Bandleading siblings whose work under their own name were only a part of their contributions to rock during the 1950’s as the cornerstone of Dot Records in their early days as a label.

Edward “Buddy” Griffin, born 1919, and younger brother Jimmy, born 1921, formed The Griffin Brothers band after both attended Julliard to study music. Buddy, a pianist and Jimmy on trombone were rounded out by Wilbur Dyer and Virgil Wilson on alto and tenor sax while Jimmy Reeves (bass) and Nab Shields (drums) formed the rhythm section as they made a name for themselves around the mid-Atlantic states in the late 1940’s.

Their first break on record came when Shields and the Griffins recorded a session with Roy Brown for DeLuxe which resulted in the Number One hit Hard Luck Blues but the label did not try and sign the group leaving them free to look elsewhere.

Having recruited singer Margie Day the entire package was signed to newly formed Dot Records in 1950 where they got the label off to a great start with back to back Top Ten hits in the fall and winter of 1950 featuring Day’s vocals, while their own instrumental B-side of their debut was regional hit in its own right.

Retooling the group on the fly with the addition of Noble “Thin Man” Watts on sax and a new rhythm section of Wilbur Little and Belton Evans, and bringing another singer, Tommy Brown from Atlanta, into the fold, in effect replicating the diverse lineup of Johnny Otis at the time, the group scored further hits with both Brown and Day on lead over the next two years with Brown’s “Weepin’ And Cryin’” becoming their only chart topper in 1952.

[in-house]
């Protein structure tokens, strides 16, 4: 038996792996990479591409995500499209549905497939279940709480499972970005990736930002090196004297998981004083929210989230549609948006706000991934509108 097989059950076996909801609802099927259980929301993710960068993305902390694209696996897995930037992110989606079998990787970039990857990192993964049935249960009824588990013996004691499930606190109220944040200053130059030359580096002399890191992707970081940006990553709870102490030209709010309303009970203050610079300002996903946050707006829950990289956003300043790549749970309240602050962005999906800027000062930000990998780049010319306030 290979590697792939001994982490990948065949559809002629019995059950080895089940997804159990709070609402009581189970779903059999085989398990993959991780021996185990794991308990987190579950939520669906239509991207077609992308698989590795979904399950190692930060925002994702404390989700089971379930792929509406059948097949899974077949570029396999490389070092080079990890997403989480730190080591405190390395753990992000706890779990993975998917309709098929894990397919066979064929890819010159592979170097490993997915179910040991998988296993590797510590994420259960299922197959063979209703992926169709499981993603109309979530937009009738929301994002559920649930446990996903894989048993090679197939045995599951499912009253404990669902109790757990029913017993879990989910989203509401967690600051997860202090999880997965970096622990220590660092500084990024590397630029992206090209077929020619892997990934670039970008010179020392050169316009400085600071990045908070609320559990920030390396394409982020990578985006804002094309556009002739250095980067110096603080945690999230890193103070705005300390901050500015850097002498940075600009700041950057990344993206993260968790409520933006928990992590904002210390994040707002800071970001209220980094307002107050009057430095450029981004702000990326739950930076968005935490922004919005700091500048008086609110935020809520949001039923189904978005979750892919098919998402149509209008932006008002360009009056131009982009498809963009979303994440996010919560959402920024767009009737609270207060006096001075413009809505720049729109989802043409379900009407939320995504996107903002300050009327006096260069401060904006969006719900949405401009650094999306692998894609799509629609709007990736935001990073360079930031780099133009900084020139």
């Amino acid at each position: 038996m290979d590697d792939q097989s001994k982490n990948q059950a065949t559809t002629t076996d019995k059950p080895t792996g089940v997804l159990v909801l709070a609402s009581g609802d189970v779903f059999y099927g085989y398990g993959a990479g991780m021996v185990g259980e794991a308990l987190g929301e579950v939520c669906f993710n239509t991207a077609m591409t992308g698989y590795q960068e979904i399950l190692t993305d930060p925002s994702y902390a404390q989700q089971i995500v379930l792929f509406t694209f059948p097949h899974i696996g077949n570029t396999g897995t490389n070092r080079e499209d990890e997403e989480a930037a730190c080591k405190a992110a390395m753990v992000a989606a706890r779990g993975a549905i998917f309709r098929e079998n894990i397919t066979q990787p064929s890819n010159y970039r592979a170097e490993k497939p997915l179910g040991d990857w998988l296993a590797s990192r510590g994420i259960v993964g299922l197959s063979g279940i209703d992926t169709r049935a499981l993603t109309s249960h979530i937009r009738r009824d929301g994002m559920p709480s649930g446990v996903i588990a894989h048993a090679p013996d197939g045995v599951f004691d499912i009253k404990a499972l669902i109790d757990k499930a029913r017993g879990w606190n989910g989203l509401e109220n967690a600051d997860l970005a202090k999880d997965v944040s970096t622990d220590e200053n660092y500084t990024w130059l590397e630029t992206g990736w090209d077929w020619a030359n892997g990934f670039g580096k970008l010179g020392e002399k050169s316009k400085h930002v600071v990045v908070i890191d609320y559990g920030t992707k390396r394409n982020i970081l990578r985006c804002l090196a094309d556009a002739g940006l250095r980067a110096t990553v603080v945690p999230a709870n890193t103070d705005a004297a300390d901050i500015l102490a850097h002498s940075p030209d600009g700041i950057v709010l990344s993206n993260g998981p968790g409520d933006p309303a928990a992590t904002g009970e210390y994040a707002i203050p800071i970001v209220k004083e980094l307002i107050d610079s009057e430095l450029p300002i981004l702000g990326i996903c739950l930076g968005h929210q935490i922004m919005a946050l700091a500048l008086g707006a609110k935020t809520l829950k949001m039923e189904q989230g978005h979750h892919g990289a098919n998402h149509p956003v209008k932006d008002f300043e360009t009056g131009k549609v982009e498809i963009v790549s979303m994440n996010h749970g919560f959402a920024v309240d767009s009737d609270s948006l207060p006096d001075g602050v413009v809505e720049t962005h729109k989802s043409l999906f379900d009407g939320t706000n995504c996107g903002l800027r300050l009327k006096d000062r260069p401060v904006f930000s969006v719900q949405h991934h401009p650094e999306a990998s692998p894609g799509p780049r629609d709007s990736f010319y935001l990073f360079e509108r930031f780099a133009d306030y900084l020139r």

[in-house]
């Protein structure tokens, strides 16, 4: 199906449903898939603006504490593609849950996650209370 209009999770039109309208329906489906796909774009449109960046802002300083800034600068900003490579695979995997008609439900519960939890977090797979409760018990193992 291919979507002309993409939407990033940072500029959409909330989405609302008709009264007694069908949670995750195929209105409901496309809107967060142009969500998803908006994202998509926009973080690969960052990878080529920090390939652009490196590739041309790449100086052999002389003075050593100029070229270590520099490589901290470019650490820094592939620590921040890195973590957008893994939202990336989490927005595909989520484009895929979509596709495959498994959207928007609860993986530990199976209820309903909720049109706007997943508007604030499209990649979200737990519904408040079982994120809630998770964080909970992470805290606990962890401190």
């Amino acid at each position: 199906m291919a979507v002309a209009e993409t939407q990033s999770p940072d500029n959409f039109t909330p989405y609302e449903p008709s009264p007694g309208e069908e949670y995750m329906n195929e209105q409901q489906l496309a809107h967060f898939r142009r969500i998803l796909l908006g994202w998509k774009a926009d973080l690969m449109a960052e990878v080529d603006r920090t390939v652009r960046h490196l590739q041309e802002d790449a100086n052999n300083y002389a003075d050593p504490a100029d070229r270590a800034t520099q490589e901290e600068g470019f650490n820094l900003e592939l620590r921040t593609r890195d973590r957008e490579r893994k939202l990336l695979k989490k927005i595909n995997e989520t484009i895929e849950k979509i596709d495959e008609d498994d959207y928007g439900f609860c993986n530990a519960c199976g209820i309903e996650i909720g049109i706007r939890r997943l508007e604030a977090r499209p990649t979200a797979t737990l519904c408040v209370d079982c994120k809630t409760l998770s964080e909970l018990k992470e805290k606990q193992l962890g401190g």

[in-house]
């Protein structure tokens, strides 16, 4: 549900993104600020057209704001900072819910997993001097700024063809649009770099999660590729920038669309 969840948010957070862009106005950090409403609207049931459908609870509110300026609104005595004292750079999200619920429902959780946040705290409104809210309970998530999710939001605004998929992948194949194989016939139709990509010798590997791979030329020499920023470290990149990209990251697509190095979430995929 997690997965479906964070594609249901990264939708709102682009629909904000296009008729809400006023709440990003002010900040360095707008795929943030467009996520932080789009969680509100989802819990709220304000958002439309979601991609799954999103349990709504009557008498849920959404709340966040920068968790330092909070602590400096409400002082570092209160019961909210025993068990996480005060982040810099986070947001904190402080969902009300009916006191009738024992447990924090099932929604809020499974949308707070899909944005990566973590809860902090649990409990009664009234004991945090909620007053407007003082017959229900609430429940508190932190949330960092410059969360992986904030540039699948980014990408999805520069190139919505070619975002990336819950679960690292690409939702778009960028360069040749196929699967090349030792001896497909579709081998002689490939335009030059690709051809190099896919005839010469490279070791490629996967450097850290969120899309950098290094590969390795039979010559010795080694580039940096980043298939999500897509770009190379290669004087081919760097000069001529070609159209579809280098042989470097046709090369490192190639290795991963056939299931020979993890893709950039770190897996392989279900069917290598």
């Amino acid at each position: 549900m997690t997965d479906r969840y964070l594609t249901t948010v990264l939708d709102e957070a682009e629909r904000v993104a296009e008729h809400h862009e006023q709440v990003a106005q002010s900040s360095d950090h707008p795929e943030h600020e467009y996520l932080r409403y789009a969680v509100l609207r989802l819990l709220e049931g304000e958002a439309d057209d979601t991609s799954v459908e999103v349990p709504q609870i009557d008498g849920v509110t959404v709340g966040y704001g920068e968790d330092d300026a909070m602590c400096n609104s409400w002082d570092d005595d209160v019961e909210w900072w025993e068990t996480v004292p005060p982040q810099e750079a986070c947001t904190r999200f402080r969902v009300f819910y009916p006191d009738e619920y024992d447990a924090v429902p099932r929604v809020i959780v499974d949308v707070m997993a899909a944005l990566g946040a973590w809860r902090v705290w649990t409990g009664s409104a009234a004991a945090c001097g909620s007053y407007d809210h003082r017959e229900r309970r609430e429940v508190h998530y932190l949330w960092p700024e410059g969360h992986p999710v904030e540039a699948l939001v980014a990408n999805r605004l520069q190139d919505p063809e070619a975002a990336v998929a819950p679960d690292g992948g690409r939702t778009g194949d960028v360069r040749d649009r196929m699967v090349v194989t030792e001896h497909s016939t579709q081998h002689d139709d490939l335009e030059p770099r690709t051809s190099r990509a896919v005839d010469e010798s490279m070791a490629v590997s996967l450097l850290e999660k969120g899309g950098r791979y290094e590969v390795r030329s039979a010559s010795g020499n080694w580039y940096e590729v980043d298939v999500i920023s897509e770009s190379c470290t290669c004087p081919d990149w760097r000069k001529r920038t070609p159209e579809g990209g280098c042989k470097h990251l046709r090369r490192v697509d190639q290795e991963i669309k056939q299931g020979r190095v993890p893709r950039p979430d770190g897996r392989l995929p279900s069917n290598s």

Day left the group around that time and Claudia Swann replaced her but were unable to score any further hits. With Dot Records moving in a more pop direction they left the label in 1954 and split their partnership with Buddy taking Swann with him to Chess Records where the duo scored a hit in 1955. Jimmy meanwhile worked briefly for Atco Records without success, though Noble Watts had a hit of his own with “Hard Times” in late 1957 for Baton Records.

After a long career in real estate following his music days, Buddy Griffin died in 1981 just two weeks after turning 62 , while younger brother Jimmy passed away in 2000, less than two weeks shy of his 79th birthday.
THE GRIFFIN BROTHERS DISCOGRAPHY (Records Reviewed To Date On Spontaneous Lunacy):

(DeLuxe 3304; May, 1950)
As backing band for Roy Brown… contributing to the despondent mood with Buddy’s piano setting the early pace in an arrangement that features layers of sound wrapping up with Nab Shields’ drums slamming you out of your trance. (8)

(DeLuxe 3304; May, 1950)
As backing band for Roy Brown… the Griffins provide the vigorous musical attitude that turns what on paper looks like a dire lament into something a lot more rousing. (7)

(Dot 1010; August, 1950)
Coolly efficient backing for Margie Day on this suggestive hit that marked their first credited appearance on record, laying back at the start to set the story up and then briefly exploding when called upon in the break. (7)

(Dot 1010; August, 1950)
Solid instrumental featuring a good arrangement that spreads the wealth around with Buddy, Jimmy and tenor sax ace Virgil Wilson all getting chances to shine… it’s not anything groundbreaking, but it gets the job done. (5)